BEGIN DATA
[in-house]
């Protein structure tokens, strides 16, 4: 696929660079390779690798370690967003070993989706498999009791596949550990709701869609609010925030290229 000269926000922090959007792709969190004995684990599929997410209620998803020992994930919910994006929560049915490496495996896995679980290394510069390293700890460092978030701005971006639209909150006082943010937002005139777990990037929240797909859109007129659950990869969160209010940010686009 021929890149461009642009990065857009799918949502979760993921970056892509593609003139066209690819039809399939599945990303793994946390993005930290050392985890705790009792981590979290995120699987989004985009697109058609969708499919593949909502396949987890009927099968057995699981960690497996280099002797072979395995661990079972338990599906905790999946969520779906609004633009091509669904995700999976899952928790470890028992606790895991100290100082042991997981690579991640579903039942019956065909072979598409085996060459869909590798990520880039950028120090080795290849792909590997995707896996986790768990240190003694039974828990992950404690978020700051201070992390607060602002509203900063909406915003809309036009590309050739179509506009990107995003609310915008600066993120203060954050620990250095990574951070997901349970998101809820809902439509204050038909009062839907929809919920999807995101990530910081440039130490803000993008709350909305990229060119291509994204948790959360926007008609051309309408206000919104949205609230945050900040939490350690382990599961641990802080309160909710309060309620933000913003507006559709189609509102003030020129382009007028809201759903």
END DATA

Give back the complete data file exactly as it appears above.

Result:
[in-house]
């Protein structure tokens, strides 16, 4: 696929660079390779690798370690967003070993989706498999009791596949550990709701869609609010925030290229 000269926000922090959007792709969190004995684990599929997410209620998803020992994930919910994006929560049915490496495996896995679980290394510069390293700890460092978030701005971006639209909150006082943010937002005139777990990037929240797909859109007129659950990869969160209010940010686009 021929890149461009642009990065857009799918949502979760993921970056892509593609003139066209690819039809399939599945990303793994946390993005930290050392985890705790009792981590979290995120699987989004985009697109058609969708499919593949909502396949987890009927099968057995699981960690497996280099002797072979395995661990079972338990599906905790999946969520779906609004633009091509669904995700999976899952928790470890028992606790895991100290100082042991997981690579991640579903039942019956065909072979598409085996060459869909590798990520880039950028120090080795290849792909590997995707896996986790768990240190003694039974828990992950404690978020700051201070992390607060602002509203900063909406915003809309036009590309050739179509506009990107995003609310915008600066993120203060954050620990250095990574951070997901349970998101809820809902439509204050038909009062839907929809919920999807995101990530910081440039130490803000993008709350909305990229060119291509994204948790959360926007008609051309309408206000919104949205609230945050900040939490350690382990599961641990802080309160909710309060309620933000913003507006559709189609509102003030020129382009007028809201759903």